This sleek highrise building (32 floors) was built in 1951 by the designs of Fernando R. Castro Cardenas and the structural designs by Jose A. Vila Espinosa.
This a typical floor plan
How the boardwalk near Someillan Building looked in the past.
The floor plan and the last picture are from www.arquitectura-cuba.blogspot.com (a very nice blog with lots of informations)
Plaza de la revolucion
This square (that is one of the biggest of the world) was begun in 1952 under Fulgencio Batista's presidency and was completed in 1959, the year that Fidel Castro came to power. Fidel Castro used to have his speeches from here when he was addressing the Cuban population in special occasions.
The square is dominated by the 109m high José Martí Memorial.
The square may be big, but from the urbanistic view it's rather questionable, even if surrounded by really interesting buildings, the layout doesn't work. Take a look at the link below:
Ministry of Communication
Many government ministries and other buildings are located in and around the Plaza.
The Ministry of State (now Ministry of Informatics and Communications) building (from 1951 - 54 designed by Ernesto Gomez Sampera and Martin Dominguez ) with the big steel outlines of Camilo Cienfuegos (it was made in October 2009 in honor of 50th anniversary of his death). Accompanying the stencil facade are the words "Vas bien, Fidel (You’re doing fine, Fidel), representing the famous response of Camilo to Fidel at the January 8, 1959 rally where Castro declared that the Columbia military barracks would be made into a school, and then asked Camilo, "Am I doing all right, Camilo?"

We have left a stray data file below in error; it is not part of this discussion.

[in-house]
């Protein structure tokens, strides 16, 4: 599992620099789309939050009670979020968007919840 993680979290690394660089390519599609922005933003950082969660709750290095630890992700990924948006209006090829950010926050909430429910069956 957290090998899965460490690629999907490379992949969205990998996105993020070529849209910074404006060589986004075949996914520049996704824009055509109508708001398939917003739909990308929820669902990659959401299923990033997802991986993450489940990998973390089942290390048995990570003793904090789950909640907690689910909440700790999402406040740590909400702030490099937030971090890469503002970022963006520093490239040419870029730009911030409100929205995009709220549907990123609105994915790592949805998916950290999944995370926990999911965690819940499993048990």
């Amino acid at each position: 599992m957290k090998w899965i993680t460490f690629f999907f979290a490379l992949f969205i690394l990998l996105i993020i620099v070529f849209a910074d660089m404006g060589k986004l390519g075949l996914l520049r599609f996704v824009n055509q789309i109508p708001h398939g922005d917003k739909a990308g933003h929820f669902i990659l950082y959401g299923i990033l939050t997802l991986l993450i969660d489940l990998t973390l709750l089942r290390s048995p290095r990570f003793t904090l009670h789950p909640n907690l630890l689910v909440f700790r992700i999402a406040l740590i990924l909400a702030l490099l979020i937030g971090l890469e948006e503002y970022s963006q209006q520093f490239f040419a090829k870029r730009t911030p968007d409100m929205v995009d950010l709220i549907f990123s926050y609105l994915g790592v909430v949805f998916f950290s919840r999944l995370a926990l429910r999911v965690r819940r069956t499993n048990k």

today and below in the past
Directly across the Plaza de la Revolución from the José Martí Memorial stands the Ministerio del Interior building (from 1958) instantly recognizable by the enormous bronze wire sculpture of Che Guevara on the facade, which was completed in 1995.
This sculpture was based on the famous photograph of Che taken by Alberto Korda. The words which appear below Che’s image, “Hasta la Victoria Siempre” mean “Ever Onward to Victory” and were the signature in Che’s final letter to Fidel Castro before he was killed in Bolivia.